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United States Court of Appeals For the Eighth Circuit ___________________________ No. 17-3341 ___________________________ United States of America lllllllllllllllllllllPlaintiff - Appellee v. Anthony McKinley Harris lllllllllllllllllllllDefendant - Appellant ____________ Appeal from United States District Court for the Southern District of Iowa - Davenport ____________ Submitted: September 25, 2018 Filed: November 19, 2018 ____________ Before LOKEN, BENTON, and SHEPHERD, Circuit Judges. ____________ LOKEN, Circuit Judge. Anthony McKinley Harris pleaded guilty to conspiracy to distribute heroin in violation of 21 U.S.C. §§ 841(a)(1), (b)(1)(C), and 846, and to being a felon in possession of a firearm in violation of 18 U.S.C. §§ 922(g)(1) and 924(e). At sentencing, overruling Harris’s objection to the Presentence Investigation Report (“PSR”), the district court found that Harris was responsible for distributing 97.32 grams of heroin and 17.5 grams of cocaine base, producing a base offense level of 24. See U.S.S.G. §§ 2D1.1(a)(5), (c)(8), comment. (n.8). The court also adopted the PSR determination that Harris’s extensive criminal history placed him in criminal history category V, to which Harris did not object. These findings resulted in an advisory guidelines sentencing range of 140-175 months imprisonment. The court imposed a 175-month sentence, stating that, but for mitigating factors, “an upward variance would have been imposed” because Harris’s criminal history category underrepresents the seriousness of prior residential burglary convictions. Harris appeals his sentence, arguing the district court clearly erred in including 17.5 grams of cocaine base in determining his base offense level, and committed plain error in assigning a criminal history point for an offense committed while he was a minor. We agree with both contentions and remand for resentencing. A. Drug Quantity. The base offense level for Harris’s heroin distribution conspiracy offense is based upon the Drug Quantity Table in U.S.S.G. § 2D1.1(c). Paragraph 30 of the PSR included 17.5 grams of cocaine base in determining drug quantity, explaining that Ariyl True purchased 0.5 grams of heroin from Harris on 100 occasions and “observed Harris with an eight-ball (3.5 grams) of cocaine base on five or six occasions.” Harris objected to “the reported duration and frequency of transactions” reported in paragraph 30 and in addition objected “to any involvement with crack cocaine.” Because the district court found that Harris distributed less than 100 grams of heroin, his base offense level is 22, rather than level 24, if the 17.5 grams of cocaine base are not included. Harris objected to the PSR’s inclusion of cocaine base in the drug quantity calculation, so we review this issue for clear error. United States v. Maggard, 156 F.3d 843, 848 (8th Cir. 1998) (standard of review). In the factual basis section of his Plea Agreement, Harris admitted that he joined an agreement “to distribute and possess with intent to deliver heroin,” that he sold heroin to a confidential source on three occasions, and that a backpack found in his hotel room contained aluminum foil bindles of heroin. The issue here is whether a quantity of a different controlled substance, cocaine base, was relevant conduct that -2- should be included in the determination of drug quantity. The Guidelines expressly provide that, “in a drug distribution case, quantities and types of drugs not specified in the count of conviction are to be included in determining the offense level if they were part of the same course of conduct or part of a common scheme or plan as the count of conviction.” U.S.S.G. § 1B1.3, comment. (backg’d.). “Factors to be considered in making this determination include the similarity, regularity, and temporal proximity of the charged and uncharged conduct.” United States v. Ault, 446 F.3d 821, 823 (8th Cir. 2006); see § 1B1.3, comment. (n.5(B)(ii)). At sentencing, the government’s only witness was Detective Bryan Butt of the Davenport Police Department, who served as case agent in the investigation of Harris. Detective Butt testified that Ariyl True was used as a confidential source in making three controlled purchases of heroin from Harris in February and March 2016. Butt further testified: Q. How many times did [Ms. True] say approximately that she had received heroin from Mr. Harris? A. She said that she had been purchasing heroin from Mr. Harris for approximately a year and she estimated that she had purchased heroin from him over a hundred times. Q. Did she provide a quantity as to how much heroin she was being provided? A. She was purchasing half gram amounts. Q. Did Ms. True ever see Mr. Harris with any other controlled substances? A. She reported seeing him with an eight ball of crack cocaine on five or six different occasions. -3- On cross examination, Detective Butt confirmed that neither of the other two persons who reported purchasing quantities of heroin from Harris “reported possession of cocaine or any knowledge of cocaine involvement with Mr. Harris.” This testimony was the only evidence relating to Harris’s alleged distribution of crack cocaine. In United States v. Lawrence, 915 F.2d 402 (8th Cir. 1990), we affirmed the district court’s finding that the defendant’s possession and distribution of cocaine was relevant conduct to his conviction for conspiring to distribute marijuana. Lawrence admitted he had distributed cocaine within several months of the marijuana conspiracy, there was evidence of at least one common customer, and Lawrence’s marijuana source testified that he was also a cocaine dealer. Id. at 407. We noted that “[t]he conduct at issue, possessing and distributing cocaine, is similar in character to, and occurred at approximately the same time as, the distribution of marijuana.” Id. at 408. Thus, “there was sufficient evidence of the same course of conduct.” Id. By contrast, in United States v. Montoya, 952 F.2d 226, 229 (8th Cir. 1991), the issue was whether “Montoya’s participation in an attempt to buy 4,900 pounds of marijuana in central Florida was the ‘same course of conduct’ as his participation in the conspiracy to distribute cocaine in Omaha three months earlier.” We concluded it was not and remanded for resentencing. “While the Guidelines permit inclusion of additional [drug] transactions in determining [a defendant’s] offense level, they require some meaningful relationship among them before discrete transactions in different drugs may be attributed to the ‘same course of conduct’ or a ‘common scheme or plan.’ Proof of such a relationship was simply lacking here.” Id. Here, after careful review of the sentencing record, we conclude the government failed to prove a “meaningful relationship” between “discrete transactions in different drugs.” Harris pleaded guilty to a conspiracy to distribute controlled substances. Detective Butt testified only that Ms. True purchased heroin from Harris on 100 occasions and observed that Harris possessed an eight-ball of -4- cocaine base on five or six undated occasions. There was no direct evidence of Harris distributing cocaine base, and the quantity Ms. True observed on each occasion was potentially as consistent with personal use as with intent to distribute. See United States v. Delpit, 94 F.3d 1134, 1153 (8th Cir. 1996) (it “is a close call” whether possession of 3.7 grams of crack cocaine is too small an amount to support an inference of intent to distribute); United States v. White, 969 F.2d 681, 684 (8th Cir. 1992) (possession of 7.5 grams of cocaine, standing alone, was insufficient to support an inference of intent to distribute). Thus, this is not a case like United States v. Spence, where we upheld the district court’s finding that a prior seizure of 127 kilograms of marijuana was part of the same course of conduct as the defendant’s offense of conviction because “the two incidents occurred within a few months and involved distribution quantities of the same drug.” 125 F.3d 1192, 1195 (8th Cir. 1997). We conclude the district court clearly erred in finding that Detective Butt’s credible testimony that Ms. True reported observing Harris with a small quantity of cocaine base on a few occasions was sufficient to prove by a preponderance of the evidence a “meaningful relationship” between those occasions and Harris’s many heroin distribution transactions that were properly aggregated in determining the base offense level for his conspiracy offense. The government complains that it was misled into not presenting more evidence relating to cocaine base because Harris’s Sentencing Memorandum focused only on “imprecise estimates from unreliable witness accounts.” However, Harris’s objection to paragraph 30 of the PSR “object[ed] to any involvement with crack cocaine,” and his Sentencing Memorandum expressly “maintain[ed] previously submitted objections.” This issue must be taken up with the district court on remand. B. Criminal History. The PSR recounted Harris’s extensive criminal history and assigned ten criminal history points for five of his prior convictions. One point was assigned for a drug offense Harris committed in Illinois in 2007, when he was 17 -5- years old. Harris contends on appeal that it was error to assign one point under U.S.S.G. § 4A1.1(c) for a juvenile sentence that was imposed more than five years before the commencement of the instant offense. See § 4A1.2(d)(2). The mistake was prejudicial, Harris argues, because reducing his criminal history points from 10 to 9 places him in criminal history category IV instead of category V, reducing his advisory guidelines sentencing range from 140-175 months to 121-151 months. Because he did not object in the district court, we review this issue for plain error. If Harris can establish an error that is plain and that affects his substantial rights, we have discretion to correct the forfeited error if it “seriously affects the fairness, integrity, or public reputation of judicial proceedings.” United States v. Pirani, 406 F.3d 543, 550 (8th Cir. 2005) (en banc); see Fed. R. Crim. P. 52(b). The government agrees a plain sentencing error was made but argues there was no plain error because Harris is “unable to prove the error affected his substantial rights.” In the “ordinary case,” the defendant must “show a reasonable probability that, but for the error, the outcome of the proceeding would have been different.” Molina-Martinez v. United States, 136 S. Ct. 1338, 1343 (2016) (quotation omitted). In Molina-Martinez, the Court recognized that “[w]hen a defendant is sentenced under an incorrect Guidelines range -- whether or not the defendant’s ultimate sentence falls within the correct range -- the error itself can, and most often will, be sufficient to show a reasonable probability of a different outcome absent the error.” Id. at 1345. The Court emphasized that the appellate court must consider the facts and circumstances of a particular case: The record in a case may show, for example, that the district court thought the sentence it chose was appropriate irrespective of the Guidelines range. . . . Where, however, the record is silent as to what the district court might have done had it considered the correct Guidelines range, the court’s reliance on an incorrect range in most instances will suffice to show an effect on the defendant’s substantial rights. Id. at 1346-47. -6- The Court again took up the question of plain Guidelines sentencing error in Rosales-Mireles v. United States, 138 S. Ct. 1897 (2018), a case involving, like this case, a plain error that placed the defendant in the wrong criminal history category. The Fifth Circuit concluded that Rosales-Mireles established a plain error that affected his substantial rights but declined to remand for resentencing because he “failed to establish that the error would seriously affect the fairness, integrity, or public reputation of judicial proceedings.” Id. at 1905. The Supreme Court reversed. “A plain Guidelines error that affects a defendant’s substantial rights is precisely the type of error that ordinarily warrants relief under Rule 52(b),” the Court explained, because it “usually establishes a reasonable probability that a defendant will serve a prison sentence that is more than ‘necessary’ to fulfill the purposes of incarceration.” Id. at 1907. As in Molina-Martinez, the Court emphasized that this is a case-specific inquiry. “There may be instances where countervailing factors satisfy the court of appeals that the fairness, integrity, and public reputation of the proceedings will be preserved absent correction.” Id. at 1909. In this case, unlike Rosales-Mireles, the main issue on appeal is whether the plain error in determining Harris’s criminal history category affected his substantial rights. The government argues, with considerable force, that there is no reasonable probability that Harris would have received a lower sentence had his criminal history been properly calculated because the district court sentenced Harris to the top of the higher range, commenting that Harris’s criminal history category substantially underrepresented the seriousness of his prior convictions. However, the court did not expressly state that it would have alternatively imposed the same sentence even if a lower guideline range applied, as in United States v. Dace, 842 F.3d 1067, 1069-70 (8th Cir. 2016). We read Molina-Martinez and Rosales-Mireles as strongly cautioning courts of appeals not to make such assumptions when “the record is silent as to what the district court might have done had it considered the correct Guidelines range.” Molina-Martinez, 136 S. Ct. at 1347. Particularly because we must remand for resentencing on the drug quantity issue, we conclude that this criminal history -7- category issue should also be addressed by the district court at resentencing. See United States v. Icaza, 492 F.3d 967, 970-71 (8th Cir. 2007). For the foregoing reasons, we vacate Harris’s sentence and remand to the district court for resentencing. We impose no limitations on the district court’s function at resentencing. See United States v. Eason, 907 F.3d 554, 2018 WL 527168 at *2 (8th Cir. 2018). ______________________________ -8-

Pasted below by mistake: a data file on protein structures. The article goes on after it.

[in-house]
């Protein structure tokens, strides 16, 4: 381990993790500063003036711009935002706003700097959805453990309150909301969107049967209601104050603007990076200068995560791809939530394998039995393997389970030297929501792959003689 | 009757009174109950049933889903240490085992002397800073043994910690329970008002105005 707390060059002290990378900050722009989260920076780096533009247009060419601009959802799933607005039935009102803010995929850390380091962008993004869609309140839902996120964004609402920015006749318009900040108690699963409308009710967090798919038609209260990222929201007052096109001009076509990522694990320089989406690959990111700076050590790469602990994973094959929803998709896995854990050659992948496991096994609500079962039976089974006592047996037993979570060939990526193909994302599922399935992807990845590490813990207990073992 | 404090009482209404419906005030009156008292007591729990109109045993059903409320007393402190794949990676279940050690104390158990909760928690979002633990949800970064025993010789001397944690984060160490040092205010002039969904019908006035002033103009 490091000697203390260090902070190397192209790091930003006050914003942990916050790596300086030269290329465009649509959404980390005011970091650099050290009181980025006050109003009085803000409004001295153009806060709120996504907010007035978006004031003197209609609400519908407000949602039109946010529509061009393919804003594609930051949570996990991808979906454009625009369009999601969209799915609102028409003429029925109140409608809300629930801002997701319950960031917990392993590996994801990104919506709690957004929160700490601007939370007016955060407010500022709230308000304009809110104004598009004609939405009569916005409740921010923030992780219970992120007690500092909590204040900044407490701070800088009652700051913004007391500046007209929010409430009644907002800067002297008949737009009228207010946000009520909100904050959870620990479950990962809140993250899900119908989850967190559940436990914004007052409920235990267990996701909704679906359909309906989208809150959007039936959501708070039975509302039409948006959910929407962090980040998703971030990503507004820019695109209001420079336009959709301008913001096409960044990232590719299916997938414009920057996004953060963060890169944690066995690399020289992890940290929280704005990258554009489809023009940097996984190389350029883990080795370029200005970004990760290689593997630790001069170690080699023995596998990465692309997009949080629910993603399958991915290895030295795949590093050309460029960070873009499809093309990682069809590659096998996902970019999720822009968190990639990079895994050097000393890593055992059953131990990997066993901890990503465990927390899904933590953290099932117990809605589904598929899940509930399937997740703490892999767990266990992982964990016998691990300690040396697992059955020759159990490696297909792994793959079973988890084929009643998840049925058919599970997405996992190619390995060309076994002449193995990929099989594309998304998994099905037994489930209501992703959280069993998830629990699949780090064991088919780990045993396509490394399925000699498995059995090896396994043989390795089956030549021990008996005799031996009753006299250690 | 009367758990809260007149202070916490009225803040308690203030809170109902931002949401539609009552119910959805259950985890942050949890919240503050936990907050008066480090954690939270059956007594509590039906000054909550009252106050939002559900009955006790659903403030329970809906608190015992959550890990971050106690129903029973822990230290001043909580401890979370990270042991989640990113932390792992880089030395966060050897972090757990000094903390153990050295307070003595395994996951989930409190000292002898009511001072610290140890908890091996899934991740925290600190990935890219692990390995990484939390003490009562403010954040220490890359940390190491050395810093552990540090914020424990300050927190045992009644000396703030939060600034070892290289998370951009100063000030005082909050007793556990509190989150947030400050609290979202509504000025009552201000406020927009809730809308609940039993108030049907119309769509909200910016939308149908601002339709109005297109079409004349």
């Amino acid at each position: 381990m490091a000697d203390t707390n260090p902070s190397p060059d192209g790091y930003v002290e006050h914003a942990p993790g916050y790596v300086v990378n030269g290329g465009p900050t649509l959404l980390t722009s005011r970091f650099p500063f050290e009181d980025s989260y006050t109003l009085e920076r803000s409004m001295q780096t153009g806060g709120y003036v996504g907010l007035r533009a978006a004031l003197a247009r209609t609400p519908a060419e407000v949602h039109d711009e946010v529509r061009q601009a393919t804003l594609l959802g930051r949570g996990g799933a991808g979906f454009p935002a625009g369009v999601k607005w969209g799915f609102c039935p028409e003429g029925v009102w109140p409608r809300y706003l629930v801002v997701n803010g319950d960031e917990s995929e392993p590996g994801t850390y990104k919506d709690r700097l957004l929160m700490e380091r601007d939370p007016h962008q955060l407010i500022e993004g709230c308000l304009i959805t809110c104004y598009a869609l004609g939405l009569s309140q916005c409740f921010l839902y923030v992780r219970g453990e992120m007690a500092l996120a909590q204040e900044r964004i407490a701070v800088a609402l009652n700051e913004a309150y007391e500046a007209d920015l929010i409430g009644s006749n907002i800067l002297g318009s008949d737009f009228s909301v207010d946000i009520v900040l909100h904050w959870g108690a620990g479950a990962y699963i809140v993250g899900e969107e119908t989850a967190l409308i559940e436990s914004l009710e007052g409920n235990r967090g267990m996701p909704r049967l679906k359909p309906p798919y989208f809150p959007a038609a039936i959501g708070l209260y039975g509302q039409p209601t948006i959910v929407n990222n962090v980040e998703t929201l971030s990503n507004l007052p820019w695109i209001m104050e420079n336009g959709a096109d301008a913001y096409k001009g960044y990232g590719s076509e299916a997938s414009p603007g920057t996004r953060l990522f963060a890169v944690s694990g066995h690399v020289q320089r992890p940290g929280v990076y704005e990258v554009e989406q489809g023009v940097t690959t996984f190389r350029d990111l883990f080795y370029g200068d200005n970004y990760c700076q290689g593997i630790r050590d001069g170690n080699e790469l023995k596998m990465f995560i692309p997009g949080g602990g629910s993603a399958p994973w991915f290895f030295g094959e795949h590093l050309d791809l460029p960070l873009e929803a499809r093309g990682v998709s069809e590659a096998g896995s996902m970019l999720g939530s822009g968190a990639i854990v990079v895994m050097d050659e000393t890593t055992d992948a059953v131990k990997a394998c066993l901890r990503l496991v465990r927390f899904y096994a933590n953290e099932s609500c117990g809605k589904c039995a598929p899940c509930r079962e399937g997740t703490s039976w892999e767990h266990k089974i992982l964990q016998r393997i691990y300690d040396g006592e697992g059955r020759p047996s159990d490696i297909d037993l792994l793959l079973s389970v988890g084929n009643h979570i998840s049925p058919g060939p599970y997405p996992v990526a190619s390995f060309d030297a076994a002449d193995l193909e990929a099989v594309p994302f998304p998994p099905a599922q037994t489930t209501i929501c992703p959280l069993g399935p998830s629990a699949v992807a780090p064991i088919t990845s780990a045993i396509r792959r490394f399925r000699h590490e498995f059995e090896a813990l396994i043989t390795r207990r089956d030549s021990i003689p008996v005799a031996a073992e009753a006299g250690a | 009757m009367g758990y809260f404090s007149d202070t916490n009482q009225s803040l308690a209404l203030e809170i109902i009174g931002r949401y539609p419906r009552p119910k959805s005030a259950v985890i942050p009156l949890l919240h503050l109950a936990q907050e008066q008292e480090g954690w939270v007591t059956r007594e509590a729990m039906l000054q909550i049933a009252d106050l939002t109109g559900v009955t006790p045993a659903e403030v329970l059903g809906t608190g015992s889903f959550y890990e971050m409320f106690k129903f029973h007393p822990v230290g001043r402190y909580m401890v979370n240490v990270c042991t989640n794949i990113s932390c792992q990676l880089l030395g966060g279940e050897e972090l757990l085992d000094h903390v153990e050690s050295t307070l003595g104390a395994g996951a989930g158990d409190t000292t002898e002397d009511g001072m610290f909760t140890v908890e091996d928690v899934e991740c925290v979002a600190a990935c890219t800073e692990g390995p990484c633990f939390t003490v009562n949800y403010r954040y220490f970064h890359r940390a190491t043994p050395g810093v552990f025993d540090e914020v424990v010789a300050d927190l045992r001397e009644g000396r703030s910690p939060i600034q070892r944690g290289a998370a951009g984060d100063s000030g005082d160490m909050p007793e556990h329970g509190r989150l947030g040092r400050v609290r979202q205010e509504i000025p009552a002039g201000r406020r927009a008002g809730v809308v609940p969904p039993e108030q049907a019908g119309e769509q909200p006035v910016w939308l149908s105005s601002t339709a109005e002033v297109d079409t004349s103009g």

Primary Holding

The district court clearly erred in including 17.5 grams of cocaine base in determining his base offense level, and committed plain error in assigning a criminal history point for an offense committed while he was a minor.